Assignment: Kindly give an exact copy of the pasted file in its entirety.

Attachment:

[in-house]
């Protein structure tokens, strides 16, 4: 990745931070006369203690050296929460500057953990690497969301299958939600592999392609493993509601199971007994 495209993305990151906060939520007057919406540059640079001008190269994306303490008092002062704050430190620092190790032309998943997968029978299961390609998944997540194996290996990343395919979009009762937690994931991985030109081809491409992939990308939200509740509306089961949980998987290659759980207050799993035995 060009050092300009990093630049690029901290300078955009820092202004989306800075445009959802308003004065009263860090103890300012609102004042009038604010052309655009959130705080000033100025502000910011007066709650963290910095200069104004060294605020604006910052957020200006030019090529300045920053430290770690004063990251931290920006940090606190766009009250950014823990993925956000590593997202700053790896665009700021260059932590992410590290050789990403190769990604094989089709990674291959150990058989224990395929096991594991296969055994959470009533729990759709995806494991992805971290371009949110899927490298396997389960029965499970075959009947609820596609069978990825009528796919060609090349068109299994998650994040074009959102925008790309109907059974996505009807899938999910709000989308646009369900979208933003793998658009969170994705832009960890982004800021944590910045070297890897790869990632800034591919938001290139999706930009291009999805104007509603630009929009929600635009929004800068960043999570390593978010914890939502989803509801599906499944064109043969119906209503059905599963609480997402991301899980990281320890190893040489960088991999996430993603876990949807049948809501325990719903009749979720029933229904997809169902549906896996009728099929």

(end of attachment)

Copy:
[in-house]
């Protein structure tokens, strides 16, 4: 990745931070006369203690050296929460500057953990690497969301299958939600592999392609493993509601199971007994 495209993305990151906060939520007057919406540059640079001008190269994306303490008092002062704050430190620092190790032309998943997968029978299961390609998944997540194996290996990343395919979009009762937690994931991985030109081809491409992939990308939200509740509306089961949980998987290659759980207050799993035995 060009050092300009990093630049690029901290300078955009820092202004989306800075445009959802308003004065009263860090103890300012609102004042009038604010052309655009959130705080000033100025502000910011007066709650963290910095200069104004060294605020604006910052957020200006030019090529300045920053430290770690004063990251931290920006940090606190766009009250950014823990993925956000590593997202700053790896665009700021260059932590992410590290050789990403190769990604094989089709990674291959150990058989224990395929096991594991296969055994959470009533729990759709995806494991992805971290371009949110899927490298396997389960029965499970075959009947609820596609069978990825009528796919060609090349068109299994998650994040074009959102925008790309109907059974996505009807899938999910709000989308646009369900979208933003793998658009969170994705832009960890982004800021944590910045070297890897790869990632800034591919938001290139999706930009291009999805104007509603630009929009929600635009929004800068960043999570390593978010914890939502989803509801599906499944064109043969119906209503059905599963609480997402991301899980990281320890190893040489960088991999996430993603876990949807049948809501325990719903009749979720029933229904997809169902549906896996009728099929």